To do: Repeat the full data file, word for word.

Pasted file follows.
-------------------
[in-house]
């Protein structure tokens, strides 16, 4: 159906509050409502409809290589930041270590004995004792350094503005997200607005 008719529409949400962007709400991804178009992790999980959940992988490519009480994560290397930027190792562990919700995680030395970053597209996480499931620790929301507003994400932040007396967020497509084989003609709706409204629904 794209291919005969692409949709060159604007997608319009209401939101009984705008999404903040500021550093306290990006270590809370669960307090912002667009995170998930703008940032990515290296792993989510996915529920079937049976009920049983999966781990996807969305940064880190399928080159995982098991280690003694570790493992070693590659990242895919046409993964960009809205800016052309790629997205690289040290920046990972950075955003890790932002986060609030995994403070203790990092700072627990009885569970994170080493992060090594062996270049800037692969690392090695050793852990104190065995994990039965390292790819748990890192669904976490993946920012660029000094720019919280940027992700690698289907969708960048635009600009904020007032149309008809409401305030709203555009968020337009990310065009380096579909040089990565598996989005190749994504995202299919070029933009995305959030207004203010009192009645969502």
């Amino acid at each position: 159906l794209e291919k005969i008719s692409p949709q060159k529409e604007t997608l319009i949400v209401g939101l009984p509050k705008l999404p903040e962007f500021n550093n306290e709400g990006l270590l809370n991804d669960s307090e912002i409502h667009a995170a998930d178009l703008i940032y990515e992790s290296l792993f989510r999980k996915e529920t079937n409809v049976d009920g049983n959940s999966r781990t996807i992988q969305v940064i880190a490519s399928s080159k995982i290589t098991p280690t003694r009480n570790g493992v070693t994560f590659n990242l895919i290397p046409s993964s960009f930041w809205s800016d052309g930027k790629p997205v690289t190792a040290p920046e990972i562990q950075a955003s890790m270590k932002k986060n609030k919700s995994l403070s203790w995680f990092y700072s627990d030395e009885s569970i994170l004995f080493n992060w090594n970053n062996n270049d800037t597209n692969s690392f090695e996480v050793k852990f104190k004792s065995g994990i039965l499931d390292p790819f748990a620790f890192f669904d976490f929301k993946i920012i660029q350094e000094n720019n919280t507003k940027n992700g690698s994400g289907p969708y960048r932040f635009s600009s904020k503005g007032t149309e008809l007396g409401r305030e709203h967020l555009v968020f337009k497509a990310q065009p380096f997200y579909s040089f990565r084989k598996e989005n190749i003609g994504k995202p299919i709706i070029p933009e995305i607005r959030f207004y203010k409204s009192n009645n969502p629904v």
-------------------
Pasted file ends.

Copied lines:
[in-house]
């Protein structure tokens, strides 16, 4: 159906509050409502409809290589930041270590004995004792350094503005997200607005 008719529409949400962007709400991804178009992790999980959940992988490519009480994560290397930027190792562990919700995680030395970053597209996480499931620790929301507003994400932040007396967020497509084989003609709706409204629904 794209291919005969692409949709060159604007997608319009209401939101009984705008999404903040500021550093306290990006270590809370669960307090912002667009995170998930703008940032990515290296792993989510996915529920079937049976009920049983999966781990996807969305940064880190399928080159995982098991280690003694570790493992070693590659990242895919046409993964960009809205800016052309790629997205690289040290920046990972950075955003890790932002986060609030995994403070203790990092700072627990009885569970994170080493992060090594062996270049800037692969690392090695050793852990104190065995994990039965390292790819748990890192669904976490993946920012660029000094720019919280940027992700690698289907969708960048635009600009904020007032149309008809409401305030709203555009968020337009990310065009380096579909040089990565598996989005190749994504995202299919070029933009995305959030207004203010009192009645969502």
């Amino acid at each position: 159906l794209e291919k005969i008719s692409p949709q060159k529409e604007t997608l319009i949400v209401g939101l009984p509050k705008l999404p903040e962007f500021n550093n306290e709400g990006l270590l809370n991804d669960s307090e912002i409502h667009a995170a998930d178009l703008i940032y990515e992790s290296l792993f989510r999980k996915e529920t079937n409809v049976d009920g049983n959940s999966r781990t996807i992988q969305v940064i880190a490519s399928s080159k995982i290589t098991p280690t003694r009480n570790g493992v070693t994560f590659n990242l895919i290397p046409s993964s960009f930041w809205s800016d052309g930027k790629p997205v690289t190792a040290p920046e990972i562990q950075a955003s890790m270590k932002k986060n609030k919700s995994l403070s203790w995680f990092y700072s627990d030395e009885s569970i994170l004995f080493n992060w090594n970053n062996n270049d800037t597209n692969s690392f090695e996480v050793k852990f104190k004792s065995g994990i039965l499931d390292p790819f748990a620790f890192f669904d976490f929301k993946i920012i660029q350094e000094n720019n919280t507003k940027n992700g690698s994400g289907p969708y960048r932040f635009s600009s904020k503005g007032t149309e008809l007396g409401r305030e709203h967020l555009v968020f337009k497509a990310q065009p380096f997200y579909s040089f990565r084989k598996e989005n190749i003609g994504k995202p299919i709706i070029p933009e995305i607005r959030f207004y203010k409204s009192n009645n969502p629904v």